Studying Pharmacy

This guide is an overview on the steps to studying pharmacy, getting into university, what it will involve and what happens after you finish the degree.

Entry requirements

So for anyone still in school or college, you’ll want to at least have done chemistry. Preferably, you should also aim for a combination of physics, biology and math. Not all will be necessary (I myself managed to get in with just chemistry, maths and biology) but having more than one of these, will improve your chances of getting into the university of your choice.

Since this site is geared towards the UK, I will assume you’re in the UK and want to study the MPharm (Master of Pharmacy) degree in a UK university, which is accredited by the GPhc. Here is an up-to-date list: https://www.pharmacyregulation.org/education/pharmacist/accredited-mpharm-degrees

Outside of the country the rules are completely different, as well as the actual level of the degree. For example, PharmD is the standard in the US. In most countries, the standard is a BPharm (Bachelor of Pharmacy).

With regards to the league tables you’re best placed to check your university of choice on here: https://www.thecompleteuniversityguide.co.uk

And for a grades target check the Pharmacy undergraduate section of the university’s website.

You will apply as with any course via UCAS and will just need to meet the standard January deadline (not the earlier Medicine/Dentistry deadline). You may be called for an interview.

Career prospects

The majority of students will go on to become pharmacists (around 98%), either working in community or hospital. There is huge demand in those sectors, accounting for the ultra-low unemployment rate for pharmacy graduates 6 months after leaving university.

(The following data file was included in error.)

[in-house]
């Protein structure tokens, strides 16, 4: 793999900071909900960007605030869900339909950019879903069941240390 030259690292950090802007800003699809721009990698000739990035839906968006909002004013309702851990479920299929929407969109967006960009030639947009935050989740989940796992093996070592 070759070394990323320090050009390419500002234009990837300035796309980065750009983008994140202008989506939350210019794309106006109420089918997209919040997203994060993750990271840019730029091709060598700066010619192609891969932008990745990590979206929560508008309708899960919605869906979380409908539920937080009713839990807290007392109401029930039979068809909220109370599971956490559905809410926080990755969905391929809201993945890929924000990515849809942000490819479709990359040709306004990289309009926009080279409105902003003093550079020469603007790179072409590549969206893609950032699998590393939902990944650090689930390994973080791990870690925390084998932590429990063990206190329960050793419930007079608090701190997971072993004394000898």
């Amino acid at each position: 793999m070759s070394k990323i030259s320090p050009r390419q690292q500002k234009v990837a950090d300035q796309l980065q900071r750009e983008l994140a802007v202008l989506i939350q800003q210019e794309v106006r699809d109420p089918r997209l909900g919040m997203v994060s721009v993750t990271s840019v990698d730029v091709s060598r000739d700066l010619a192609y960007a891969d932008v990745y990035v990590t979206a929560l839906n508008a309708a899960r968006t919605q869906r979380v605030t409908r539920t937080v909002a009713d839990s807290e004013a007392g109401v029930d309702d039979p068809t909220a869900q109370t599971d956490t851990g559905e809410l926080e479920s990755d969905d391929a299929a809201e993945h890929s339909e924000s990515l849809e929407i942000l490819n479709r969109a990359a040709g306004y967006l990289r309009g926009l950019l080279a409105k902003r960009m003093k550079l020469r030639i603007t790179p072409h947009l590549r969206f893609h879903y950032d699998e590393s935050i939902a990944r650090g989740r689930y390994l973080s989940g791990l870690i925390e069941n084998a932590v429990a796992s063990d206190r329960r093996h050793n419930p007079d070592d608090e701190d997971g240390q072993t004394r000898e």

However there are also various options in industry, academia or regulatory bodies.

  • Clinical research associate
  • Higher education lecturer
  • Medical sales representative
  • Pharmacologist
  • Product/process development scientist
  • Regulatory affairs officer
  • Research scientist (life sciences)
  • Science writer
  • Toxicologist

There may be opportunities as a research scientist – however, if that is a route you are adamant on going into, you may be best placed to pick a degree such as pharmacology or biochemistry (note: these will not allow you to qualify as a pharmacist).

What the degree involves

Most MPharm degrees will be 4 years long in total. And generally, the first year will be almost to build a foundation – teaching you in-depth physiology and anatomy. You will then follow up in the next years with some of (but not limited to) the following areas

  • management and treatment of disease
  • pharmacokinetics
  • the preparation/forumulation of drugs.
  • Pharmacy practice and standards

The exact make-up of modules will vary from each university, but the same general guidelines are adhered to, in order to be accredited by the GPhc.

Teaching style & Assessment